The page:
Ninety percent of the seats in Egypt’s Parliament have been won by Islamists.
I know we are not at war with Islam, and we are not allowed to say we are at war with Islam, but I doubt this will be the freedom-loving moderate government Obama has promised. Can I say that?
The leading Islamist Freedom and Justice Party (FJP) won 40 out of 60 seats in the runoff for the second round of the three-stage elections, according to both the party and the official Al-Ahram newspaper. The ultra-conservative Salafi Al-Nur party won 13 seats, Al-Ahram reported. Read more: Islamists will rule Egypt
Netanyahu is concerned about the future of the Egypt-Israel peace treaty. Many Islamists have demanded the end of the treaty.
The Copts are deeply worried. There has been tremendous pressure on the Copts, who are seen as Infidels by the ultra-conservatives. An advisory agency of the U.S. Commission on International Religious Freedom asked the State Department to put Egypt on the list of “countries of particular concern.” Unsurprisingly, Obama’s State Department refused to so so.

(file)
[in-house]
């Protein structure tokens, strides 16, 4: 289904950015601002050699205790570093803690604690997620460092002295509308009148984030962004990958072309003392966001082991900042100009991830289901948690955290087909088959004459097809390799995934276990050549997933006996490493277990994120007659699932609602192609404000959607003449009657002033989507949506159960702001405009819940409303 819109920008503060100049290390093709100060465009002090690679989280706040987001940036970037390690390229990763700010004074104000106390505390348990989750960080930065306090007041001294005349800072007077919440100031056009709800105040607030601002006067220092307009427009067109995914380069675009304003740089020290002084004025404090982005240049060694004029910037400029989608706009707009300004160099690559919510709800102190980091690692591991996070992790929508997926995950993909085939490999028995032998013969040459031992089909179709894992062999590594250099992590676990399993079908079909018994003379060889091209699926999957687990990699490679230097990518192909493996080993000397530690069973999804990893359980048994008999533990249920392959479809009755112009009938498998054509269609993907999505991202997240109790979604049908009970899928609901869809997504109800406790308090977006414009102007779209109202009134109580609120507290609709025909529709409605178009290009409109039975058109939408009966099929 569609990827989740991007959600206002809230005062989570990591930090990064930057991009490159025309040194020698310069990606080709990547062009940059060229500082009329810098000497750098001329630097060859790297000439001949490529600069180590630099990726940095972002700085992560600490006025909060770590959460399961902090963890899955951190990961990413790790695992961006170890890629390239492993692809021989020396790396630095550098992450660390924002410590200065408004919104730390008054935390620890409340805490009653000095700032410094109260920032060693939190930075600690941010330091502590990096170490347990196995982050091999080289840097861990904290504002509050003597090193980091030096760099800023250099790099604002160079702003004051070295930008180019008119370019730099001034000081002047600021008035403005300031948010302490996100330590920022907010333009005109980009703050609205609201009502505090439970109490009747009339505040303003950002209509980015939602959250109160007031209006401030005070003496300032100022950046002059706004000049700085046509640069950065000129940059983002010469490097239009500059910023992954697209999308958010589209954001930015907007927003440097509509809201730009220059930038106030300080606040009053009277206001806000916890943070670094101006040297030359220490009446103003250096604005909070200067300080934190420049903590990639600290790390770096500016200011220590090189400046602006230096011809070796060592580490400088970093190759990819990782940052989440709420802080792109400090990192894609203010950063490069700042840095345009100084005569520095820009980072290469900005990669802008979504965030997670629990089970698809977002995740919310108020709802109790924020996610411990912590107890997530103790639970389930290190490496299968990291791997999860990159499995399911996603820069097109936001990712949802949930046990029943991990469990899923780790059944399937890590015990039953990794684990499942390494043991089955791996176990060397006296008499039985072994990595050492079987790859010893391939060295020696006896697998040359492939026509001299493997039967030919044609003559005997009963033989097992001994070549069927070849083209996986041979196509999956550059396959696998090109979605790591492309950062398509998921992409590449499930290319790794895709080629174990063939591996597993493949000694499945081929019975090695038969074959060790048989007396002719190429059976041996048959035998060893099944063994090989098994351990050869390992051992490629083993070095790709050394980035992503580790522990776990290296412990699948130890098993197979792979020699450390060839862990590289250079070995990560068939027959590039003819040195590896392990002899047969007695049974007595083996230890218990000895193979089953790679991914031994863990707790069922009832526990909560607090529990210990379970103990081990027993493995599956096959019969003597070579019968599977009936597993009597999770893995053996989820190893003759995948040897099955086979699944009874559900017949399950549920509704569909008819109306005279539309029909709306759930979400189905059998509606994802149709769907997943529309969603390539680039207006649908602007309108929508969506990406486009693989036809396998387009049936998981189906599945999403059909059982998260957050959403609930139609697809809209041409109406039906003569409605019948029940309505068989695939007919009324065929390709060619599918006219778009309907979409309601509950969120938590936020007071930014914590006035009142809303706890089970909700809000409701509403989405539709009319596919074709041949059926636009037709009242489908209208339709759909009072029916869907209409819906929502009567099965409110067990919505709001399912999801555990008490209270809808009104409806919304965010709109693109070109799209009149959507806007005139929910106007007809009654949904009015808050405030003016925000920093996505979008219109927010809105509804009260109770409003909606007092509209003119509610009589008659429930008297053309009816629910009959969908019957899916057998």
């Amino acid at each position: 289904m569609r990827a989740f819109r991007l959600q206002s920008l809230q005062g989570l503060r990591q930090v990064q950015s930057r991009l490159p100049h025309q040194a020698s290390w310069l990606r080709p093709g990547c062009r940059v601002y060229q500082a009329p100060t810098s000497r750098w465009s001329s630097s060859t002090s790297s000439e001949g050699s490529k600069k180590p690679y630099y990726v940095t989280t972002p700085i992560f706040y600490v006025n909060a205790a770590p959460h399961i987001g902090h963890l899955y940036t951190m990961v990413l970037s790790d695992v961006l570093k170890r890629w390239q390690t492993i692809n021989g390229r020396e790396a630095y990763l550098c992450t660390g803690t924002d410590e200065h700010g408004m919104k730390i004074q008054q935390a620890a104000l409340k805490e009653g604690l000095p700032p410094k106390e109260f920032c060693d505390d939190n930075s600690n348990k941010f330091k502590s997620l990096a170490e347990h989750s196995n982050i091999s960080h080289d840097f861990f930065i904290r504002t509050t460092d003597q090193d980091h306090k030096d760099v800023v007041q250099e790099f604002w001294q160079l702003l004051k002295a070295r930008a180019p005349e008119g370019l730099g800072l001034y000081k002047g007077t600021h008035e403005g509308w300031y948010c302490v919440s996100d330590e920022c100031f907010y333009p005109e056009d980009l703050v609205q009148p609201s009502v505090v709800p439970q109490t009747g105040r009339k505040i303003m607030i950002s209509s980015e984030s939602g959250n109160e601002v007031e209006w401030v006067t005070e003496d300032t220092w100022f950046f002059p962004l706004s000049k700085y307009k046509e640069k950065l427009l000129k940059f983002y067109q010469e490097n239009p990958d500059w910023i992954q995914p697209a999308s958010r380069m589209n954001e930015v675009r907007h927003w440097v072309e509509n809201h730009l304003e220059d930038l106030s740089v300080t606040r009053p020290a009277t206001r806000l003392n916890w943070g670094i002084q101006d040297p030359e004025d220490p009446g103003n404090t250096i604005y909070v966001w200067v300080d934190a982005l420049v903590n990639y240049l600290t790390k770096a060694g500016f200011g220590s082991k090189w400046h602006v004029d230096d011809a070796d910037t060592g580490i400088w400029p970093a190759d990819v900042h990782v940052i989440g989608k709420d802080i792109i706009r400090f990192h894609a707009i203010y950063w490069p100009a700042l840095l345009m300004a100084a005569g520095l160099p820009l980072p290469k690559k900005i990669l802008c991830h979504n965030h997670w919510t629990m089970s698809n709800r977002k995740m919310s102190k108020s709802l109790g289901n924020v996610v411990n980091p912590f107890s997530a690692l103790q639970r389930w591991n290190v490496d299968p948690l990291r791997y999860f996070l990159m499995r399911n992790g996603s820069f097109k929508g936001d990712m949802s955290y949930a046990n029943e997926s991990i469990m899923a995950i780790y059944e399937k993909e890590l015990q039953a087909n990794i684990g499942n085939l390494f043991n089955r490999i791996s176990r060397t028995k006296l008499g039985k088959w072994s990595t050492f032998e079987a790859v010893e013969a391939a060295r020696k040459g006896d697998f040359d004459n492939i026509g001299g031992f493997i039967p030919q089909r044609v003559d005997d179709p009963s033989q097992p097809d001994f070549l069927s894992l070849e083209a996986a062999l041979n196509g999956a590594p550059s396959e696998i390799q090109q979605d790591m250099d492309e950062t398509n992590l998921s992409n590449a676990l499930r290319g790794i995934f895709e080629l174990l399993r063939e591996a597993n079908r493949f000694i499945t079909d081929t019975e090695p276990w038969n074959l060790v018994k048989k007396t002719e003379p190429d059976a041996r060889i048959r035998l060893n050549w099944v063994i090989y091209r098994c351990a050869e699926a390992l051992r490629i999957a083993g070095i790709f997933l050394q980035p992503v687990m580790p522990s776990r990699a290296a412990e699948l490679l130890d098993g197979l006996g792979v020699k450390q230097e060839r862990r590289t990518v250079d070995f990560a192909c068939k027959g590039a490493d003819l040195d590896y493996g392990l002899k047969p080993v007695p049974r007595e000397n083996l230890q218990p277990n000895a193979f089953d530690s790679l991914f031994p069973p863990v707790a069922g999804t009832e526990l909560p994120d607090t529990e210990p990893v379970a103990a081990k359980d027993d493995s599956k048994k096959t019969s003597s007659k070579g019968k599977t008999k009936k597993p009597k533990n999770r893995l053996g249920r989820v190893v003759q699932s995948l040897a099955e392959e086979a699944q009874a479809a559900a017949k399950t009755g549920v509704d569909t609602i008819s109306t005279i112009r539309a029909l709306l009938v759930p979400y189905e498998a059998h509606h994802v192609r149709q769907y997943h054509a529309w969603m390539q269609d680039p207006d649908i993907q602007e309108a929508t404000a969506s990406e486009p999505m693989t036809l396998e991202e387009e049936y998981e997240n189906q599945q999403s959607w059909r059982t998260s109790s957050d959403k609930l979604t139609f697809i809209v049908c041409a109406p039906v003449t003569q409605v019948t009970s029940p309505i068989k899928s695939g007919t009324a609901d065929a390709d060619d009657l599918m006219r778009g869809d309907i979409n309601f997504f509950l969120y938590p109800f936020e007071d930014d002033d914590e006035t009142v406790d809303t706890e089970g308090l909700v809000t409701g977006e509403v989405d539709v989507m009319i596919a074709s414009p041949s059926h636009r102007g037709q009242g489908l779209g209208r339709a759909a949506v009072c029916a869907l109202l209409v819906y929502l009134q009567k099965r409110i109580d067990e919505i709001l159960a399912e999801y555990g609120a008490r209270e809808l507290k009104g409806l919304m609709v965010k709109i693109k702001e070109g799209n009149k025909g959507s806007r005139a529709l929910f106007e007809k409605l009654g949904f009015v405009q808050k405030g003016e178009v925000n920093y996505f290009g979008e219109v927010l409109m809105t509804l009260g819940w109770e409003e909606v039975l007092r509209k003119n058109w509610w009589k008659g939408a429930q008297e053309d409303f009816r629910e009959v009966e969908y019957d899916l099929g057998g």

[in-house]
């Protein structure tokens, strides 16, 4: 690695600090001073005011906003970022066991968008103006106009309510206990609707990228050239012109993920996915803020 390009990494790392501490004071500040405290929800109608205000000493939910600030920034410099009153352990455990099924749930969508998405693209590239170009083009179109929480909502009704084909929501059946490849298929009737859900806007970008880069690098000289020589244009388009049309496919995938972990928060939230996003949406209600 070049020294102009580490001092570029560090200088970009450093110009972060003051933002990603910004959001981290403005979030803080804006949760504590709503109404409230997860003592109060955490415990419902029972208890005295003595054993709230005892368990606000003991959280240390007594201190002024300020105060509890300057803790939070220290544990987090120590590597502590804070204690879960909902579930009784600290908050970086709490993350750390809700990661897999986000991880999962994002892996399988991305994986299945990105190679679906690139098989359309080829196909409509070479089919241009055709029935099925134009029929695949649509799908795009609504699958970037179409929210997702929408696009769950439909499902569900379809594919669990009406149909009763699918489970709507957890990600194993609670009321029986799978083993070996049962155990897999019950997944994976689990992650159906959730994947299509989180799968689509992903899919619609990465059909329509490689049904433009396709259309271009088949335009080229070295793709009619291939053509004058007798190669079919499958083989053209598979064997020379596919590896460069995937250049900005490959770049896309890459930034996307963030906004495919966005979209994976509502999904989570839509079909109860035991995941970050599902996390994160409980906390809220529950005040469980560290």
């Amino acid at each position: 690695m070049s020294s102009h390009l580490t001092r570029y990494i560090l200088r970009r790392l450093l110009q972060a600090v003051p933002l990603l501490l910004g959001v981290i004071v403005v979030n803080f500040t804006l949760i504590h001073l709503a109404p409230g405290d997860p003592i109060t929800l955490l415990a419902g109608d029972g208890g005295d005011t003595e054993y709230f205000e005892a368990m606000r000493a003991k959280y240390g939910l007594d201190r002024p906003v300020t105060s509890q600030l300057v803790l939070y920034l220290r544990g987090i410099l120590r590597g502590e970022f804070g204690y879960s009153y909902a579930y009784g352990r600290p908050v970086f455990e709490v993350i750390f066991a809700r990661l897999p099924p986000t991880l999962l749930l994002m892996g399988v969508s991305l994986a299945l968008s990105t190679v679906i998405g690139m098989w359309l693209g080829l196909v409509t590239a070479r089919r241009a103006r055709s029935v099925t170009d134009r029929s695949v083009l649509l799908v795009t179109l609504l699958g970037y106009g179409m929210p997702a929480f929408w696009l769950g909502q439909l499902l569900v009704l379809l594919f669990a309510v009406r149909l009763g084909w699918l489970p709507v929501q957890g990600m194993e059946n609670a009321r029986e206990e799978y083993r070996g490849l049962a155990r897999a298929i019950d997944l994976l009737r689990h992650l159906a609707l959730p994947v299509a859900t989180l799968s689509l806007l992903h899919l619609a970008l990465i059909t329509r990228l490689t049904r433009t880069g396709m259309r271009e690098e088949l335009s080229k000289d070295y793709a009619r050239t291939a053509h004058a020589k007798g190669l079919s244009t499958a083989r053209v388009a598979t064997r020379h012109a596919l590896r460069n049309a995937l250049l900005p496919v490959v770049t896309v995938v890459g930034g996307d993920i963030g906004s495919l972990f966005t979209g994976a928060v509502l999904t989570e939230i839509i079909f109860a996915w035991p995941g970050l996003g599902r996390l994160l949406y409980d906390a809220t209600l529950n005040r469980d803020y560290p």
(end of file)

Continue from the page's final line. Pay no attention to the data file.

Since then [the January 25th Revolution], clashes have become the fruit of the revolution says Kirolos Andraws, a 23-year- old engineer, who used a tourist visa to board an Egyptair flight for New York City when a gang of thugs beat him and told him, “you deserve to die” because he is Christian.
Andraws is one of thousands of Coptic Christians who has fled to the United States fearing a rise in prosecution and discrimination in Egypt according to a report in The Wall Street Journal on Saturday.
Lucette Lagnado, who narrates Andraws’ story, said that Copts for decades have suffered attacks by Islamists who view them as nonbelievers but there is now a sense among Middle East experts that they have become more vulnerable since the revolution.
On May 8, 2011, Muslim mobs attacked a Coptic Christian church in Cairo which left at least 12 people dead. The attack has risen tension and fears of Islamic fundamentalists coming to power.
Around eight million Copts pose a dilemma for the U.S. Egypt receives $1.3 billion annually in military aid, but until today it has failed to rebuke the transitional rulers amid recent violence against women, Copts and other minorities.
A federal advisory agency of the U.S. Commission on International Religious Freedom asked the State Department to place Egypt on its list of “countries of particular concern” amid violators of religious freedoms. The department declined, saying that its objective is to work with the Egyptian government to improve Christians status in the country. Read here: Alarabiya